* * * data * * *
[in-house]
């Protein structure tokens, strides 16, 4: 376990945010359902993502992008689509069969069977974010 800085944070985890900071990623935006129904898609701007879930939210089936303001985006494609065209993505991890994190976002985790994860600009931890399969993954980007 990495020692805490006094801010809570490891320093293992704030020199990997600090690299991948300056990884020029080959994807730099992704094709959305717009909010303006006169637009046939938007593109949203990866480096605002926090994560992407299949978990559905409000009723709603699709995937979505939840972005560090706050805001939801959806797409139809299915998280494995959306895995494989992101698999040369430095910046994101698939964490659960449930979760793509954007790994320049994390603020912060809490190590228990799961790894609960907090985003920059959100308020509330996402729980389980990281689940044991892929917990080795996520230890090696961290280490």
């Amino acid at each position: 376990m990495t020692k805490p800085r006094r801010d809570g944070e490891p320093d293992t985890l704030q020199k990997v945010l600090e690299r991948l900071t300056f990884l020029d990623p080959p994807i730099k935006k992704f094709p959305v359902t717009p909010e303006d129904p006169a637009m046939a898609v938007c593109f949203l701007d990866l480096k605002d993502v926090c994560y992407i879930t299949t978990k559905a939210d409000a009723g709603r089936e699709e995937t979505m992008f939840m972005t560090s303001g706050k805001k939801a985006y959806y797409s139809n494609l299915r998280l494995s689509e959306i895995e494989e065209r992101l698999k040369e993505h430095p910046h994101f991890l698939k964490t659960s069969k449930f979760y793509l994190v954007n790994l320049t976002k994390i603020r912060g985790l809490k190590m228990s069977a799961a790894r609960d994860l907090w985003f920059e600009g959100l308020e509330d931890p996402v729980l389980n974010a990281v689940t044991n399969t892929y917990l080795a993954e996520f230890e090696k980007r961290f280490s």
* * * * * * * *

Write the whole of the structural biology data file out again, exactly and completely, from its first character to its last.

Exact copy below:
[in-house]
């Protein structure tokens, strides 16, 4: 376990945010359902993502992008689509069969069977974010 800085944070985890900071990623935006129904898609701007879930939210089936303001985006494609065209993505991890994190976002985790994860600009931890399969993954980007 990495020692805490006094801010809570490891320093293992704030020199990997600090690299991948300056990884020029080959994807730099992704094709959305717009909010303006006169637009046939938007593109949203990866480096605002926090994560992407299949978990559905409000009723709603699709995937979505939840972005560090706050805001939801959806797409139809299915998280494995959306895995494989992101698999040369430095910046994101698939964490659960449930979760793509954007790994320049994390603020912060809490190590228990799961790894609960907090985003920059959100308020509330996402729980389980990281689940044991892929917990080795996520230890090696961290280490």
């Amino acid at each position: 376990m990495t020692k805490p800085r006094r801010d809570g944070e490891p320093d293992t985890l704030q020199k990997v945010l600090e690299r991948l900071t300056f990884l020029d990623p080959p994807i730099k935006k992704f094709p959305v359902t717009p909010e303006d129904p006169a637009m046939a898609v938007c593109f949203l701007d990866l480096k605002d993502v926090c994560y992407i879930t299949t978990k559905a939210d409000a009723g709603r089936e699709e995937t979505m992008f939840m972005t560090s303001g706050k805001k939801a985006y959806y797409s139809n494609l299915r998280l494995s689509e959306i895995e494989e065209r992101l698999k040369e993505h430095p910046h994101f991890l698939k964490t659960s069969k449930f979760y793509l994190v954007n790994l320049t976002k994390i603020r912060g985790l809490k190590m228990s069977a799961a790894r609960d994860l907090w985003f920059e600009g959100l308020e509330d931890p996402v729980l389980n974010a990281v689940t044991n399969t892929y917990l080795a993954e996520f230890e090696k980007r961290f280490s």